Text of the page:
Amnesty International is outraged that warlords accused of horrendous crimes, including unlawful killings and sexual violence, continue to walk free in Central African Republic, two years after the inauguration of the country’s Special Criminal Court (SCC).
Despite a few investigations and trials in the past few years, many perpetrators of serious human rights violations and abuses have not been brought to justice, Amnesty International said in its new report, ‘’On trial, these warlords lowered their eyes’’: The Central African Republic’s challenging pursuit of justice.
The report found that the SCC’s progress has been hampered by deficiencies in the Court’s operationalization and a lack of transparency, while CAR’s national justice system is too weak to address the vast scale of the violations. It also highlights the remaining efforts to be made to ensure trials before ordinary courts and the SCC are fair.
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“Civilians have borne the brunt of successive waves of violence and armed conflict since 2002 in CAR. Thousands have been killed, raped, and over half a million people are still displaced. Impunity is an affront for the victims and a blank check for perpetrators of crimes. The inauguration of the SCC provided a glimmer of hope for victims, but progress is slow. Ten cases are currently before investigating judges, and the SCC has refused to disclose the identities of the 21 individuals arrested following its investigations, without providing reasons for such refusal,” said Samira Daoud, Amnesty International West and Central Africa Director.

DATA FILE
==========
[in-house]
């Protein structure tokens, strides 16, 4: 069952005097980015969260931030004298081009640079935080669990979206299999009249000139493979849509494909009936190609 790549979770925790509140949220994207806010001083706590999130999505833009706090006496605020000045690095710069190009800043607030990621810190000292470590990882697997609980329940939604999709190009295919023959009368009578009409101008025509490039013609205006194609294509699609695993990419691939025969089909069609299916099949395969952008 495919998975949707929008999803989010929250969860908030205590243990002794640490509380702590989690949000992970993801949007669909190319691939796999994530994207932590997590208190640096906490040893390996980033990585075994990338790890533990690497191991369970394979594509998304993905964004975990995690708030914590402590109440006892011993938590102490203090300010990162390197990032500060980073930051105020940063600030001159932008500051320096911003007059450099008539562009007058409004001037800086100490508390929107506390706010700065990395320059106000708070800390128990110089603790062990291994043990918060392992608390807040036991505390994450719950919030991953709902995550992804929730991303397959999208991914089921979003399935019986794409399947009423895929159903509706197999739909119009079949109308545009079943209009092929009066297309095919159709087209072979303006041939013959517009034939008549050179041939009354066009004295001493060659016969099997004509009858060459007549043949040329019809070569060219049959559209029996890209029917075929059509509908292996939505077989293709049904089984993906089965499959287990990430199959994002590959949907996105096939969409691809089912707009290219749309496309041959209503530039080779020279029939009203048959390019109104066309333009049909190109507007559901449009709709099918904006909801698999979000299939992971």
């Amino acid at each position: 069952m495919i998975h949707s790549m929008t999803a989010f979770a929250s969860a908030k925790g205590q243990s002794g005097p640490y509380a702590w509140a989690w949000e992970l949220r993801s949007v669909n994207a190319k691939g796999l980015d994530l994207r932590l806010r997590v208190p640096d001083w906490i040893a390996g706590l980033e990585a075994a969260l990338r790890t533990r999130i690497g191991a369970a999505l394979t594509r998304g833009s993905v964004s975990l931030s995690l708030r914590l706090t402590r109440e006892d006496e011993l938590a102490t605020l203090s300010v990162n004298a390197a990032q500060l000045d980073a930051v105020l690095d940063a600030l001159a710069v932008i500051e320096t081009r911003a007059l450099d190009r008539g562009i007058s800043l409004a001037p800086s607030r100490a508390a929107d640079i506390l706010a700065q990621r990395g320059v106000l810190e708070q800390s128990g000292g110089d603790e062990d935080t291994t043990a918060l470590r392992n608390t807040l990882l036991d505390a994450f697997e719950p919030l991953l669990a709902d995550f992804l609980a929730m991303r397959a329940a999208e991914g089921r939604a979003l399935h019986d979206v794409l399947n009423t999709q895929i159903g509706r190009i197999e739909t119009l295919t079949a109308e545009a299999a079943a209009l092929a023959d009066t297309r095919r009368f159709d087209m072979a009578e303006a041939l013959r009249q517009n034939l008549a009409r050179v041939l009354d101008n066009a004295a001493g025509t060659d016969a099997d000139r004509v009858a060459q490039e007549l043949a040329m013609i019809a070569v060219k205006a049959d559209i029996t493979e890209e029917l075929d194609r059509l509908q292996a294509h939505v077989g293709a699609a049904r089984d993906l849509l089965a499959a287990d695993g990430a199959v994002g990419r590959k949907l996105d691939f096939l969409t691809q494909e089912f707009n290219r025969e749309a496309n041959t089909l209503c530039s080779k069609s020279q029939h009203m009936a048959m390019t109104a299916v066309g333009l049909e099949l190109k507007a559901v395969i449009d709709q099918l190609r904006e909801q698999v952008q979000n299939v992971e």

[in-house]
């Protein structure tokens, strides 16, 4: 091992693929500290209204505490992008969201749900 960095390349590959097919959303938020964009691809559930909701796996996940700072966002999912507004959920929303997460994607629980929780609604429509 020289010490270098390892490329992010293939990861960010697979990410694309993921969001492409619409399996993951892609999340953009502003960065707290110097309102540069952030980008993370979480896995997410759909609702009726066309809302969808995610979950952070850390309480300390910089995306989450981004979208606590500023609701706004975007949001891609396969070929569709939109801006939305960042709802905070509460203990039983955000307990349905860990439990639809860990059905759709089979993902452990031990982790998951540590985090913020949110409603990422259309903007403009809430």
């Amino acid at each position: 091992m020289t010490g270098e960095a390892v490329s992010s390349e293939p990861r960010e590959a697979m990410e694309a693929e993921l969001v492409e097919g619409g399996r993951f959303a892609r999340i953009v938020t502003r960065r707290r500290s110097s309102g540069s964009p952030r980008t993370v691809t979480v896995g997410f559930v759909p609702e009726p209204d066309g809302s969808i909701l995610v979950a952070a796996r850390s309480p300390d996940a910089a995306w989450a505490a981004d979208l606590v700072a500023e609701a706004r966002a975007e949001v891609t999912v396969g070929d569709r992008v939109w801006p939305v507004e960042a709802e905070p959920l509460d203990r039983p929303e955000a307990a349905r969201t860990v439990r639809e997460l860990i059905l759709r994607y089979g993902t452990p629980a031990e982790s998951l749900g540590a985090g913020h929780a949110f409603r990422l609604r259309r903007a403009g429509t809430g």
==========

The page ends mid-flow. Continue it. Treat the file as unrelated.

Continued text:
“CAR’s national justice system is severely under-resourced. With armed groups including ex-Seleka and anti-Balaka still carrying out regular attacks against civilians, it is clear that much more needs to be done to end the cycle of impunity that continues to cause so much suffering.”
The Special Criminal Court is an UN-backed hybrid tribunal mandated to investigate and prosecute, for a renewable five-year period, crimes under international law and other serious human rights violations committed in CAR since January 2003. It was established by a June 2015 law and was inaugurated on 22 October 2018. It is complementary to the mandate of the ICC and the ordinary courts of CAR.
At least 21 individuals have been arrested in the context of these investigations and are currently in pre-trial detention. Three of those in detention were arrested following killings committed in Paoua (North West) in May 2019. Nine individuals were arrested on 19 May 2020, in connection with killings perpetrated in Ndele (North East) in 2019 and 2020; and nine were arrested on 25 May 2020 in relation to attacks against civilians committed in Bambouti, Obo and Zemio (South East) in 2020.
While investigations started in 2019 and trials are expected to start in 2021, the operationalisation of the SCC is facing some serious challenges, impeding its proper functioning. Among these challenges are the recruitment of international judges and the delay in the establishment of the Court’s legal aid system, Amnesty International said.